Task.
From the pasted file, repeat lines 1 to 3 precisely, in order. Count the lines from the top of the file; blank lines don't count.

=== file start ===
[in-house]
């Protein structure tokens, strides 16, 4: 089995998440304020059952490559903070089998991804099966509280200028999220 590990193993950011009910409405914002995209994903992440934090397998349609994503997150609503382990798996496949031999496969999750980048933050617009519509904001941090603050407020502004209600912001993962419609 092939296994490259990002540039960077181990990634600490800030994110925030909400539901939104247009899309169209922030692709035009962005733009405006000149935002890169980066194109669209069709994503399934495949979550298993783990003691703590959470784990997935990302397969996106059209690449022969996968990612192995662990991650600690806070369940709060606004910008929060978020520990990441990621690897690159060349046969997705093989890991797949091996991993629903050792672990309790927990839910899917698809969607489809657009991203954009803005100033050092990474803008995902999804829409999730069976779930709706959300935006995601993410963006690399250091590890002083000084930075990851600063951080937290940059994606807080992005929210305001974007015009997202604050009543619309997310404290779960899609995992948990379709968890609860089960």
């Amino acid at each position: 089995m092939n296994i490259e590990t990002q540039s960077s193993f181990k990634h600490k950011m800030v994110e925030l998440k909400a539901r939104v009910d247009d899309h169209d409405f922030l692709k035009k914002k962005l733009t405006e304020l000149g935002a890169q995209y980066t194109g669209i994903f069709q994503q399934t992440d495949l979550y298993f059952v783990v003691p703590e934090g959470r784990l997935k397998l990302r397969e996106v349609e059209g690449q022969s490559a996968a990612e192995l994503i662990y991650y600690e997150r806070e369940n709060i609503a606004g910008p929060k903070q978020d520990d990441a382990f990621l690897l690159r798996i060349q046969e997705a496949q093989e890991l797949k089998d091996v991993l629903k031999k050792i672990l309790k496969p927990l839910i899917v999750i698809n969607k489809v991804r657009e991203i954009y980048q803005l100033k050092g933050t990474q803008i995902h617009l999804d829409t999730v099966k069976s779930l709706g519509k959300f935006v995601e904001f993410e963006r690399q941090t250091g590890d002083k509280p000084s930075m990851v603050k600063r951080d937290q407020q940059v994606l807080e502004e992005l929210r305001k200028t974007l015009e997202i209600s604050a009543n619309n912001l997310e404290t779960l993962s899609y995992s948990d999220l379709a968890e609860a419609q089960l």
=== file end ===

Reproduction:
[in-house]
């Protein structure tokens, strides 16, 4: 089995998440304020059952490559903070089998991804099966509280200028999220 590990193993950011009910409405914002995209994903992440934090397998349609994503997150609503382990798996496949031999496969999750980048933050617009519509904001941090603050407020502004209600912001993962419609 092939296994490259990002540039960077181990990634600490800030994110925030909400539901939104247009899309169209922030692709035009962005733009405006000149935002890169980066194109669209069709994503399934495949979550298993783990003691703590959470784990997935990302397969996106059209690449022969996968990612192995662990991650600690806070369940709060606004910008929060978020520990990441990621690897690159060349046969997705093989890991797949091996991993629903050792672990309790927990839910899917698809969607489809657009991203954009803005100033050092990474803008995902999804829409999730069976779930709706959300935006995601993410963006690399250091590890002083000084930075990851600063951080937290940059994606807080992005929210305001974007015009997202604050009543619309997310404290779960899609995992948990379709968890609860089960």
């Amino acid at each position: 089995m092939n296994i490259e590990t990002q540039s960077s193993f181990k990634h600490k950011m800030v994110e925030l998440k909400a539901r939104v009910d247009d899309h169209d409405f922030l692709k035009k914002k962005l733009t405006e304020l000149g935002a890169q995209y980066t194109g669209i994903f069709q994503q399934t992440d495949l979550y298993f059952v783990v003691p703590e934090g959470r784990l997935k397998l990302r397969e996106v349609e059209g690449q022969s490559a996968a990612e192995l994503i662990y991650y600690e997150r806070e369940n709060i609503a606004g910008p929060k903070q978020d520990d990441a382990f990621l690897l690159r798996i060349q046969e997705a496949q093989e890991l797949k089998d091996v991993l629903k031999k050792i672990l309790k496969p927990l839910i899917v999750i698809n969607k489809v991804r657009e991203i954009y980048q803005l100033k050092g933050t990474q803008i995902h617009l999804d829409t999730v099966k069976s779930l709706g519509k959300f935006v995601e904001f993410e963006r690399q941090t250091g590890d002083k509280p000084s930075m990851v603050k600063r951080d937290q407020q940059v994606l807080e502004e992005l929210r305001k200028t974007l015009e997202i209600s604050a009543n619309n912001l997310e404290t779960l993962s899609y995992s948990d999220l379709a968890e609860a419609q089960l």